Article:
Rapist convicted after jury told of past allegations

Click to follow
The Independent Online

A serial rapist, who had been acquitted in five previous sex trials, was jailed for life yesterday in a case which made legal history.

A serial rapist, who had been acquitted in five previous sex trials, was jailed for life yesterday in a case which made legal history.

Nicholas Edwards, 39, was convicted at the Old Bailey of the date-rape of a 23-year-old woman known as Miss D. Evidence from previous rape trials involving seven other women, five of whom lost their cases, was allowed to be given against Edwards. A landmark ruling by the House of Lords allowed, for the first time, evidence from women who had alleged non-consensual sex in the past.

The Lords agreed that each case bore a remarkable similarity in that all the womenclaimed they had been charmed by Edwards into going out with him but that he had later raped them, and claimed in court that they were willing partners.

Police said Edwards had learnt to manipulate the legal system, and that without the other women's evidence, the chances of convicting him would have been "less than average".

The jury were told they need not just take Miss D's word that she had not consented to sex with Edwards. Five other women gave evidence in court, claiming they had been forced into sex.

Edwards, from Sydenham, south London, had denied raping Miss D and protested that it was "unfair" that the jury was told about his previous court appearances.

Edwards, who boasted that he had had 2,000 lovers since the age of 12, when he fathered a child, was first accused of rape in 1981. He was convicted of rape twice, and cleared of attacking women five times. The various juries were not told of the previous accusations.

Detectives said Edwards was a serial rapist who calculated what the women would tell police, and "tailored" his defence to answer their allegations in court. It was always his word against each woman's. But when Edwards was accused for the eighth time, the Crown Prosecution Service decided to try and produce the other accusers in court, and was eventually given permission by the House of Lords.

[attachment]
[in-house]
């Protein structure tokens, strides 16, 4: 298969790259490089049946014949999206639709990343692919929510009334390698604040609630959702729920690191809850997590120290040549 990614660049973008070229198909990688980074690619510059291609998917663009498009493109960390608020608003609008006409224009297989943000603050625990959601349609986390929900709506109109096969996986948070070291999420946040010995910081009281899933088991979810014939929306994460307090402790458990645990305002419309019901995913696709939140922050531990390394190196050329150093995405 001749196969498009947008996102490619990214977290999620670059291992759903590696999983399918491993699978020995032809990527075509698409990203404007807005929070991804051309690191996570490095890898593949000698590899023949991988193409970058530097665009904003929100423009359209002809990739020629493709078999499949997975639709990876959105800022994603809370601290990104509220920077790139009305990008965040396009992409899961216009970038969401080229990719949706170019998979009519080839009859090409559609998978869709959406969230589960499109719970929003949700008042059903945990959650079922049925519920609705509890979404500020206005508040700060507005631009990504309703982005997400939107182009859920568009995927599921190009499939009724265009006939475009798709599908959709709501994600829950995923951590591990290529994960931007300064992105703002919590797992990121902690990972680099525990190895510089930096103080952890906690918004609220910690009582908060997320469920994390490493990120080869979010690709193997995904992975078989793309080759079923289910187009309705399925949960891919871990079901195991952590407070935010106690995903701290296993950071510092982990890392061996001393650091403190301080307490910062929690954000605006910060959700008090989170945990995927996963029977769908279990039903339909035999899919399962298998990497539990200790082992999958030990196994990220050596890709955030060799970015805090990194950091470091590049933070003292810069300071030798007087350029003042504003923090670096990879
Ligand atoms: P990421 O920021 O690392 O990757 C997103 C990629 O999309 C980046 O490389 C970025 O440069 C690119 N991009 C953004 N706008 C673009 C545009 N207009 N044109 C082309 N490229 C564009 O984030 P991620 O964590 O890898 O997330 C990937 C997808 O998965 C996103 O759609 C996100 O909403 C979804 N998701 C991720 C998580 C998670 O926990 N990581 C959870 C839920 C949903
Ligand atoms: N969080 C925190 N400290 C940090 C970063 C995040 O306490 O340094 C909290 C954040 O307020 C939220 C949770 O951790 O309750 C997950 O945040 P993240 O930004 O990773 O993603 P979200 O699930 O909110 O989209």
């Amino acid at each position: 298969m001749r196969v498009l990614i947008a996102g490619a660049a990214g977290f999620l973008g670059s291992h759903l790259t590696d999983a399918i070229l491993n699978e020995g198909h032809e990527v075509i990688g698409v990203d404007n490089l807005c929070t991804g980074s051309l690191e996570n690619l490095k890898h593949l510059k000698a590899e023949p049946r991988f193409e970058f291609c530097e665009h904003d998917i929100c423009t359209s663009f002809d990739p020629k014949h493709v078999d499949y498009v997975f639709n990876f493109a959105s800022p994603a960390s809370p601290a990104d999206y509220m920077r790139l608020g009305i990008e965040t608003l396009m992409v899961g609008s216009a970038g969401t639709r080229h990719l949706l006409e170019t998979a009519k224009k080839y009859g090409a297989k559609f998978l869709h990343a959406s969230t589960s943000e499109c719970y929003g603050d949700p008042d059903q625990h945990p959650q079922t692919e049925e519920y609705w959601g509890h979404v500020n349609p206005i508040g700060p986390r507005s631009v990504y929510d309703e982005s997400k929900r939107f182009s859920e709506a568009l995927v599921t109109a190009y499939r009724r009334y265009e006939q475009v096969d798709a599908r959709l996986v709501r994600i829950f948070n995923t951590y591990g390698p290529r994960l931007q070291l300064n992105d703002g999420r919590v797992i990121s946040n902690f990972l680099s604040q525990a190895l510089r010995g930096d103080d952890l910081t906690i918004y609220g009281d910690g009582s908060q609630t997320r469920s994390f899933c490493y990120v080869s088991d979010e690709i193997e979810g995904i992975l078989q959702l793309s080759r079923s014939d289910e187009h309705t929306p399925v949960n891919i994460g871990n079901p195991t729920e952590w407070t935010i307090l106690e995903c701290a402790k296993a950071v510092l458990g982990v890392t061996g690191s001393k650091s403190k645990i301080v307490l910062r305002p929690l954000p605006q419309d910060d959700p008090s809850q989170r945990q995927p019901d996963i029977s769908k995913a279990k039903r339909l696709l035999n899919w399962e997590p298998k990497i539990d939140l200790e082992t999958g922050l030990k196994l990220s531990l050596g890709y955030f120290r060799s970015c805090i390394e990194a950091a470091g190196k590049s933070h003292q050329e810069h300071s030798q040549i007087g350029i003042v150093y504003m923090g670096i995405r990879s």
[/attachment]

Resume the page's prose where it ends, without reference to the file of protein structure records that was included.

Edwards sat expressionless as six women took it in turns to tell a hushed courtroom that he had raped them. They described how the charming Edwards suddenly turned "evil" and into "an animal" as he attacked them after dates. Most of them collapsed in tears after giving evidence.

Edwards was on trial for raping Miss D, who said she was raped twice when Edwards tricked her into going to his room after they had been at a south London wine bar in August 1998.

For the other women giving evidence, it was the second time they had told their stories.

Miss N told the court she was still haunted by her experience 16 years ago, when she was 19. She said she became pregnant and had an abortion. Asked if she could remember all the details, Miss N said: "I live with it every day and I have lived with it every day since 1984."

Edwards showed no emotion as he was sentenced to life. Judge Leonard Gerber told the jury: "You have been party to the making of legal history."

The judge added: "It is a very welcome change in a very difficult area where juries have to try cases when it is one person's word against another's."

He said Edwards must serve seven years before parole is considered. "You humiliated her and have not shown one iota of remorse."

He stressed that he was sentencing Edwards for raping Miss D and had put the other allegations out of his mind.

Miss R, now 42, who accused Edwards of raping her in a churchyard in 1991, one of the offences of which he was cleared, said later: "This is justice, although it has come too late for me. When I heard he had struck again, I wanted to do something to help put this man behind bars."